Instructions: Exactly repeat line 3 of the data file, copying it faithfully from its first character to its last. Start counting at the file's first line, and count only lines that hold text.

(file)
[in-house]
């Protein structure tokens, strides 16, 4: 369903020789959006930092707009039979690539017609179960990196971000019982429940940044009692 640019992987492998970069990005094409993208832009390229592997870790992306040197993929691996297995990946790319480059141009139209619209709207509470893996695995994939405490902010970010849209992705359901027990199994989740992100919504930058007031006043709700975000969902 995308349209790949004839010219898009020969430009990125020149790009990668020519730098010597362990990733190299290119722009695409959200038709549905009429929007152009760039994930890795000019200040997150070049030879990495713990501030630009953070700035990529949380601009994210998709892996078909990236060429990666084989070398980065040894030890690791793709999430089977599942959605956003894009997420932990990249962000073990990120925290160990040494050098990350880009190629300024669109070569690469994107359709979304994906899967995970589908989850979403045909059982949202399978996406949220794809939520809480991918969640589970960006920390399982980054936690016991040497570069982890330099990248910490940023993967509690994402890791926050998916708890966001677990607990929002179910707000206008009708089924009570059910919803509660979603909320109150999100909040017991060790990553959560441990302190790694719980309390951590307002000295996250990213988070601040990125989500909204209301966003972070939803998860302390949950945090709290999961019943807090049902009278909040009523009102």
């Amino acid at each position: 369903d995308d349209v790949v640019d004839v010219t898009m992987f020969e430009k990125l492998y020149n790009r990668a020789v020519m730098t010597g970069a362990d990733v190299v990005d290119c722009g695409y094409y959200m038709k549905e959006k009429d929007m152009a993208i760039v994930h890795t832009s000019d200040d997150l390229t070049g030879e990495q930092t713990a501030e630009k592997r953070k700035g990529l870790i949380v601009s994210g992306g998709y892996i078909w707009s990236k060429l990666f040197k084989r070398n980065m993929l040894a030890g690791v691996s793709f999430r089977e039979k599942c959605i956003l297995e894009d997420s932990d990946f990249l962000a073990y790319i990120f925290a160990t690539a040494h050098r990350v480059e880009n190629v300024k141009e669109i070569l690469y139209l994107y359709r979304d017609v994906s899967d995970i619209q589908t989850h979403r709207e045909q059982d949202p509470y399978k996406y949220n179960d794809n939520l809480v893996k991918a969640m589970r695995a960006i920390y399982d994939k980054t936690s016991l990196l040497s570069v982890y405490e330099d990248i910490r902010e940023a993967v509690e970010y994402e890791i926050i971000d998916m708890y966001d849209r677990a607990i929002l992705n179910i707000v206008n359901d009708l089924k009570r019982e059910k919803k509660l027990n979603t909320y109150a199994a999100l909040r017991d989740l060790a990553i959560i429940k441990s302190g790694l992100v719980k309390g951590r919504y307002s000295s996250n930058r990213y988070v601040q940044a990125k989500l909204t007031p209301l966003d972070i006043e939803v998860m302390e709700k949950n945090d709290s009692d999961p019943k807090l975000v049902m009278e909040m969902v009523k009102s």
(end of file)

């Amino acid at each position: 369903d995308d349209v790949v640019d004839v010219t898009m992987f020969e430009k990125l492998y020149n790009r990668a020789v020519m730098t010597g970069a362990d990733v190299v990005d290119c722009g695409y094409y959200m038709k549905e959006k009429d929007m152009a993208i760039v994930h890795t832009s000019d200040d997150l390229t070049g030879e990495q930092t713990a501030e630009k592997r953070k700035g990529l870790i949380v601009s994210g992306g998709y892996i078909w707009s990236k060429l990666f040197k084989r070398n980065m993929l040894a030890g690791v691996s793709f999430r089977e039979k599942c959605i956003l297995e894009d997420s932990d990946f990249l962000a073990y790319i990120f925290a160990t690539a040494h050098r990350v480059e880009n190629v300024k141009e669109i070569l690469y139209l994107y359709r979304d017609v994906s899967d995970i619209q589908t989850h979403r709207e045909q059982d949202p509470y399978k996406y949220n179960d794809n939520l809480v893996k991918a969640m589970r695995a960006i920390y399982d994939k980054t936690s016991l990196l040497s570069v982890y405490e330099d990248i910490r902010e940023a993967v509690e970010y994402e890791i926050i971000d998916m708890y966001d849209r677990a607990i929002l992705n179910i707000v206008n359901d009708l089924k009570r019982e059910k919803k509660l027990n979603t909320y109150a199994a999100l909040r017991d989740l060790a990553i959560i429940k441990s302190g790694l992100v719980k309390g951590r919504y307002s000295s996250n930058r990213y988070v601040q940044a990125k989500l909204t007031p209301l966003d972070i006043e939803v998860m302390e709700k949950n945090d709290s009692d999961p019943k807090l975000v049902m009278e909040m969902v009523k009102s």